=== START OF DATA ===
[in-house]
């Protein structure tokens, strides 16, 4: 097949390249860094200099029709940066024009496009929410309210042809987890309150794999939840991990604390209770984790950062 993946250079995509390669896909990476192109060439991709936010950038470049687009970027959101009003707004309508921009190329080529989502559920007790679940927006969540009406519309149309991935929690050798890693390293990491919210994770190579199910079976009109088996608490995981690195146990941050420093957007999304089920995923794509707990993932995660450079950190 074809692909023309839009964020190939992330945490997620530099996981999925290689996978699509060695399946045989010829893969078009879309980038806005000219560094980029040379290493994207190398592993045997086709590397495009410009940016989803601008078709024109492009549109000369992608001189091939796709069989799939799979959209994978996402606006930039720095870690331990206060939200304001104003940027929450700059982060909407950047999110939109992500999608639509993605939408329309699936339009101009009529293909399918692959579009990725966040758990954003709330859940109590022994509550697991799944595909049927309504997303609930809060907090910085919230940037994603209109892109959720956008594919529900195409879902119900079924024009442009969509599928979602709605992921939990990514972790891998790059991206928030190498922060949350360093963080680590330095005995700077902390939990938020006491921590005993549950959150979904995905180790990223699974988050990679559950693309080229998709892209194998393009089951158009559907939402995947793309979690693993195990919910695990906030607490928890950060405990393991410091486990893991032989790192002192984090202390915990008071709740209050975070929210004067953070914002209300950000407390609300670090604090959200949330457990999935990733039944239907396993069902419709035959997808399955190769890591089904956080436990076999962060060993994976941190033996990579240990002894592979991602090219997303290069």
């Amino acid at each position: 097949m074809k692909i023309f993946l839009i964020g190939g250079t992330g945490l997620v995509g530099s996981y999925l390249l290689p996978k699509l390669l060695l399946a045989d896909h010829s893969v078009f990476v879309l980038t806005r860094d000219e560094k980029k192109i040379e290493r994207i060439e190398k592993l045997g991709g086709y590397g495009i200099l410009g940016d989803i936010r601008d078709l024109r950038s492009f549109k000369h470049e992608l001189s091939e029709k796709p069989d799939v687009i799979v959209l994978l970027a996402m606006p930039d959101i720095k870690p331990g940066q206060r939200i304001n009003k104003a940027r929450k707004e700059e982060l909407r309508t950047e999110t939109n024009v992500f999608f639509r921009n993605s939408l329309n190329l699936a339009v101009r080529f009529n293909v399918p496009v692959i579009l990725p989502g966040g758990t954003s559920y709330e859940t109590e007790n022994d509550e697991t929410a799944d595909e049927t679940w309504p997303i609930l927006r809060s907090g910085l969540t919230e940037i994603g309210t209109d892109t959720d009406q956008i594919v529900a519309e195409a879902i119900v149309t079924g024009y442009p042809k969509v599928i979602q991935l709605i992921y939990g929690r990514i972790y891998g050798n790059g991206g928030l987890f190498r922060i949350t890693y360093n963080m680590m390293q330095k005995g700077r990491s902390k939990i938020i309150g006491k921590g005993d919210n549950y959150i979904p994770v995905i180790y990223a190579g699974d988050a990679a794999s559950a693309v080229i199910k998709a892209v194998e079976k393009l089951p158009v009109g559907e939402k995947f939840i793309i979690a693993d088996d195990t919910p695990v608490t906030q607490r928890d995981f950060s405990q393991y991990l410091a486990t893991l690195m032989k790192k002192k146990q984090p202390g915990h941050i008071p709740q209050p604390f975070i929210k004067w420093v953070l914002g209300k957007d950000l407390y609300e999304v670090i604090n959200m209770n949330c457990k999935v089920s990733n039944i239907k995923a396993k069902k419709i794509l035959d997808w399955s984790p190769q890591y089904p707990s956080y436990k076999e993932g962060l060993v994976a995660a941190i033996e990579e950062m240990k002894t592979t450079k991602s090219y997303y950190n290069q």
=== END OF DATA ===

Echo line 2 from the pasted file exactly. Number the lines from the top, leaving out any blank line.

């Protein structure tokens, strides 16, 4: 097949390249860094200099029709940066024009496009929410309210042809987890309150794999939840991990604390209770984790950062 993946250079995509390669896909990476192109060439991709936010950038470049687009970027959101009003707004309508921009190329080529989502559920007790679940927006969540009406519309149309991935929690050798890693390293990491919210994770190579199910079976009109088996608490995981690195146990941050420093957007999304089920995923794509707990993932995660450079950190 074809692909023309839009964020190939992330945490997620530099996981999925290689996978699509060695399946045989010829893969078009879309980038806005000219560094980029040379290493994207190398592993045997086709590397495009410009940016989803601008078709024109492009549109000369992608001189091939796709069989799939799979959209994978996402606006930039720095870690331990206060939200304001104003940027929450700059982060909407950047999110939109992500999608639509993605939408329309699936339009101009009529293909399918692959579009990725966040758990954003709330859940109590022994509550697991799944595909049927309504997303609930809060907090910085919230940037994603209109892109959720956008594919529900195409879902119900079924024009442009969509599928979602709605992921939990990514972790891998790059991206928030190498922060949350360093963080680590330095005995700077902390939990938020006491921590005993549950959150979904995905180790990223699974988050990679559950693309080229998709892209194998393009089951158009559907939402995947793309979690693993195990919910695990906030607490928890950060405990393991410091486990893991032989790192002192984090202390915990008071709740209050975070929210004067953070914002209300950000407390609300670090604090959200949330457990999935990733039944239907396993069902419709035959997808399955190769890591089904956080436990076999962060060993994976941190033996990579240990002894592979991602090219997303290069």